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July 13, 2017

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EIA Projected To Announce Slightly Bullish +57 BCF Weekly Natural Gas Storage Injection For July 1-7 In Today's Report; Natural Gas Demand Holds Well Above-Average On East Coast Heat With Projected Storage Surplus To Fall Under +150 BCF This Evening For The First Time Since February


6:00 AM EDT, Thursday, July 13, 2017
Natural gas took a breather Wednesday after 2 straight days of strong gains, pulling back to the tune of 6 cents or 2% and settling back under $3.00/MMBTU at $2.99/MMBTU. The down day was most likely in response to profit-taking following the recent rally since forecasts continue to show above-average temperatures across much of the nation through the last week of July with my storage model now projecting 3 straight bullish sub-+40 BCF weekly injections for the weeks ending July 14, 21, and 28. After the pullback, natural gas is now undervalued by 3.3% based on current inventories alone and by 5.0% averaged over the next 8 months according to my Fair Price Model. While this is not a dramatic undervaluation, at minimum it should limit further downside from current levels and, should the warmer-than-average forecast verify and the natural gas market remain tight, the commodity could easily trade to $3.15/MMBTU in the near-to-medium term.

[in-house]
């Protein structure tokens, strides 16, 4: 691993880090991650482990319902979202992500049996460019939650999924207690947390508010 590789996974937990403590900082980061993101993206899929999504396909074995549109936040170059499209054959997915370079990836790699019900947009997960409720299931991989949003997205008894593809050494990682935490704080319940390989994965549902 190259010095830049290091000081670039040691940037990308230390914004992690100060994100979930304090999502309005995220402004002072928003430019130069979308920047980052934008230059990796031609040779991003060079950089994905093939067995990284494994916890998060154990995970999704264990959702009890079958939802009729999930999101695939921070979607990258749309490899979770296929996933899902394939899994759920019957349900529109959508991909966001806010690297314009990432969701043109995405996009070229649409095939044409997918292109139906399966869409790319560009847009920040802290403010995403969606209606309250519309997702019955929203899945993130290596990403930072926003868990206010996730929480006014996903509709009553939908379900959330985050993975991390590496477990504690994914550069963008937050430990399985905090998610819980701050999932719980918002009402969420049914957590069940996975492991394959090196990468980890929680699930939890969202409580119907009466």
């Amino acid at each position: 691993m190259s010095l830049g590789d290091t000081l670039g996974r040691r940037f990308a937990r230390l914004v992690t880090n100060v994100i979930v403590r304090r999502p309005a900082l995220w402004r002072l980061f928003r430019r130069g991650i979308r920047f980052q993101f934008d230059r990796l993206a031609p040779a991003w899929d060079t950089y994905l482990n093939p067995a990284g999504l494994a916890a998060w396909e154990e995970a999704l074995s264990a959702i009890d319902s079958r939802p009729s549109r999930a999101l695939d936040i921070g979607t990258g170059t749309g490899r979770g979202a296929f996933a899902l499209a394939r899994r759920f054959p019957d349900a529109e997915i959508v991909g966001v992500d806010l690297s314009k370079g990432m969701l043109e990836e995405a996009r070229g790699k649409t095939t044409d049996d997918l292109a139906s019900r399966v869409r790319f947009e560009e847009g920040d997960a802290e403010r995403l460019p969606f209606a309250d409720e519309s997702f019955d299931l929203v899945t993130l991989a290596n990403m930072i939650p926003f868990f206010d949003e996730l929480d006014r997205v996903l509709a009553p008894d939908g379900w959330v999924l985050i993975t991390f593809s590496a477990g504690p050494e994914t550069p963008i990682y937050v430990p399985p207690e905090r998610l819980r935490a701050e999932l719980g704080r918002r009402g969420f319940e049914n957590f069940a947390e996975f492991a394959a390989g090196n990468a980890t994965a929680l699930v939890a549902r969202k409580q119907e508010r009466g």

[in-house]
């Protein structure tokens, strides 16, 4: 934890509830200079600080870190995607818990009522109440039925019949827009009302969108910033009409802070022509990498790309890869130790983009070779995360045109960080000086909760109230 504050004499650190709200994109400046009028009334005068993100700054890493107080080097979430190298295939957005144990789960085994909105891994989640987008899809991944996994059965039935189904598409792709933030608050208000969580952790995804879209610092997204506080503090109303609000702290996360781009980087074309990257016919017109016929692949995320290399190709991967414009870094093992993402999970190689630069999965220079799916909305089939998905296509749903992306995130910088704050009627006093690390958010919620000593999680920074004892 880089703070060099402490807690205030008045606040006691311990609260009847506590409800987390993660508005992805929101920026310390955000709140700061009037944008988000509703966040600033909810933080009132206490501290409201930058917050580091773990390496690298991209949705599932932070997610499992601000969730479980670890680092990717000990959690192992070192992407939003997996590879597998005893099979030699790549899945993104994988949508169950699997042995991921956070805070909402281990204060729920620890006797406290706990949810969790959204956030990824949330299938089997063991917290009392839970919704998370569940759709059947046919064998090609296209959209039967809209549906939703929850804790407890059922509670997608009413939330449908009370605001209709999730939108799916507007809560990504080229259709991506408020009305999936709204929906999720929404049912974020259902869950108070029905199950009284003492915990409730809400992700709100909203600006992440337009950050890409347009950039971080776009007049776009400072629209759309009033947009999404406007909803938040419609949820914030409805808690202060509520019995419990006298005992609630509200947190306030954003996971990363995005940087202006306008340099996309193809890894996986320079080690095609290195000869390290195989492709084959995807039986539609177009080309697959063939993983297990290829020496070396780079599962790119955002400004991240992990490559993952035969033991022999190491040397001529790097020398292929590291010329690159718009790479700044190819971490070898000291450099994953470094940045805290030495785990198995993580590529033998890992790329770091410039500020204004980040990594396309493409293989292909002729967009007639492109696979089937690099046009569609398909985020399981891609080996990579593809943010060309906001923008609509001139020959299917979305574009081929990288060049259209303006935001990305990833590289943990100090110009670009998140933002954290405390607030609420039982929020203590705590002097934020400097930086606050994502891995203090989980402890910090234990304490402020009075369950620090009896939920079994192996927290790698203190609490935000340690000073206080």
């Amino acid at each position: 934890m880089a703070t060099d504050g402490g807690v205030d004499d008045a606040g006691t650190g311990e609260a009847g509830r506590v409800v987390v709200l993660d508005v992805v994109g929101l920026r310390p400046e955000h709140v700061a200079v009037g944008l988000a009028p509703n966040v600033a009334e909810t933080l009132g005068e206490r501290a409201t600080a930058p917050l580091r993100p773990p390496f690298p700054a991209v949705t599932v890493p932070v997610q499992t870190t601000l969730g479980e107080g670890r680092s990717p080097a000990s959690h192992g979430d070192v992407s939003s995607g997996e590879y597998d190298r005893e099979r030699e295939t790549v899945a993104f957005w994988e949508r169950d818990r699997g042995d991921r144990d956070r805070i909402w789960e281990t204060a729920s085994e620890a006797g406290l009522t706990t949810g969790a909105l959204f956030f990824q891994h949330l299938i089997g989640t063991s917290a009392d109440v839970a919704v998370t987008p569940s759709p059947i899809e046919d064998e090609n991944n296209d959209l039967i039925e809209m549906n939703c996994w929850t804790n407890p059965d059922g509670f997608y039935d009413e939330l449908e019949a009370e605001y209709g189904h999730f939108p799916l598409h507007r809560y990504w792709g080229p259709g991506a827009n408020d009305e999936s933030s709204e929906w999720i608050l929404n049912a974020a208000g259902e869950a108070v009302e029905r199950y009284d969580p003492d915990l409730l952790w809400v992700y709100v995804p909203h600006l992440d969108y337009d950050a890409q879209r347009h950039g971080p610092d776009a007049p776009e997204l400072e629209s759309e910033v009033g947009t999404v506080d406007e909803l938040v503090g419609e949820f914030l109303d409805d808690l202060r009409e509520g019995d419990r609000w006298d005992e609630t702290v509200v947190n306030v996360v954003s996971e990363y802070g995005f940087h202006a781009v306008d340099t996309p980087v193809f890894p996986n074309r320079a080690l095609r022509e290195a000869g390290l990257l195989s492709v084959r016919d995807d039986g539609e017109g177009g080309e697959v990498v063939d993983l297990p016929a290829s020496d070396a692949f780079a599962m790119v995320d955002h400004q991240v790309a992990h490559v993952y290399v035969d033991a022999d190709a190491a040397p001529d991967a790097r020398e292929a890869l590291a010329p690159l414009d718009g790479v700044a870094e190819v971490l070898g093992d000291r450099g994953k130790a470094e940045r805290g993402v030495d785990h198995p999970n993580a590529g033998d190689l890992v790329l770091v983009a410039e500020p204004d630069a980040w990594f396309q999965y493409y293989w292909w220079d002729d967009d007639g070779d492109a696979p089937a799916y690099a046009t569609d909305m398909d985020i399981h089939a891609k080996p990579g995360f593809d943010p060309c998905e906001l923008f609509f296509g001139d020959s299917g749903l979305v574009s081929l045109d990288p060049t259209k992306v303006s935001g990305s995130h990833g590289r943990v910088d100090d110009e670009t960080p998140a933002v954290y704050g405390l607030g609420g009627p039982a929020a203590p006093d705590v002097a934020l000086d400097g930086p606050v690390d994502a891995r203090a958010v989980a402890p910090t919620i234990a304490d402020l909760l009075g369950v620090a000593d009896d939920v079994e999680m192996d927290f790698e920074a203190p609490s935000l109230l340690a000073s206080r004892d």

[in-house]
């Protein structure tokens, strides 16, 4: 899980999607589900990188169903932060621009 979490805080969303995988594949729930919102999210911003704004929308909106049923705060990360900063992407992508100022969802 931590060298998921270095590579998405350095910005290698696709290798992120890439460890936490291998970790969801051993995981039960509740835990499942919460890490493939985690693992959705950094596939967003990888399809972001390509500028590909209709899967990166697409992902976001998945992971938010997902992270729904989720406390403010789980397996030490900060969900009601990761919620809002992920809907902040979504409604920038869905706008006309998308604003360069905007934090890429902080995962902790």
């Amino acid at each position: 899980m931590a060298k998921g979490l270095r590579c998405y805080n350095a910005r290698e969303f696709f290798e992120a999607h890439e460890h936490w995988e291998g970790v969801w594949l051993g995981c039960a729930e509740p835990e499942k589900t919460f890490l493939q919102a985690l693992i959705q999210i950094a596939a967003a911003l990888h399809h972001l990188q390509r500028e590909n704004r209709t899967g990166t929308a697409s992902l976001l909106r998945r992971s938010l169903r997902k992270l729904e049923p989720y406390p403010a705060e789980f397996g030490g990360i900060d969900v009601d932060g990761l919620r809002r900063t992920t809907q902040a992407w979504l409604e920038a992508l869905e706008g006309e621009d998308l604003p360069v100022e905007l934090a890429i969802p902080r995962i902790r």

Crude oil, meanwhile, extended its winning streak this week to three straight days after Wednesday's EIA storage report was in-line with API forecasts, even as production rose to new 2017 highs. For the week of July 1-7, the EIA announced that crude oil stocks fell by -7.5 MMbbls which, while shy of the API's forecast of a -8.1 MMbbl draw, was 3 MMbbls larger than the 5-year average -4.5 MMbbl decline and was the second largest draw for the July 1-7 period in the last 33 years behind only 2013's -9.0 MMbbls. At 495.4 MMbbls, crude oil inventories are below the 500 MMbbl threshold for the first time since January 27, 2017. Storage levels are also now just barely above last year by +4.2 MMbbls. Should this surplus flip to a deficit in coming weeks, it will be the first time in 2 years. On the less bullish side of things, domestic production rose by 59,000 barrels/day to 9.397 MMbbls/day. The 147,000 barrel/day two-week rise in production is the largest since December 30 to January 13 and pushed production to a new 2017 high of 9.397 MMbbl/day, just over 200,000 barrels/day from new all-time highs. It is important to remember that these production numbers are just estimates with final tallies not to be released for July for several months. After the report, crude oil quickly reversed its 2% early-session gains to near break even on the day as investors balked at the large production number before trending back higher on the back of the large draw to finish up 45 cents or 1% to settle at $45.49/barrel, the highest close since July 3. According to my Fair Price model, crude oil is now trading at a large 13% discount to its Fair Price of $52.12/barrel based on current inventories alone which builds to an 18% discount averaged over the next 8 months as inventories appear poised to continue to contract under a tight market. Overall, despite the strong bullish signal from my Fair Price model, I remain only neutral to slightly bullish on the commodity at this time as I, too, am concerned about rising domestic production. So far, the rise in US supply has been mitigated by year-over-year gains in exports, demand, and a decline in imports. However, should supply continue to climb, supply/demand balance could reach a tipping point leading to a regrowth of inventories driven by US production. While I continue to hold a crude oil long position, it is my smallest position at this time. For subscribers, see more on my portfolio holdings and trading discussion HERE. For those thinking about subscribing, please click HERE to learn more.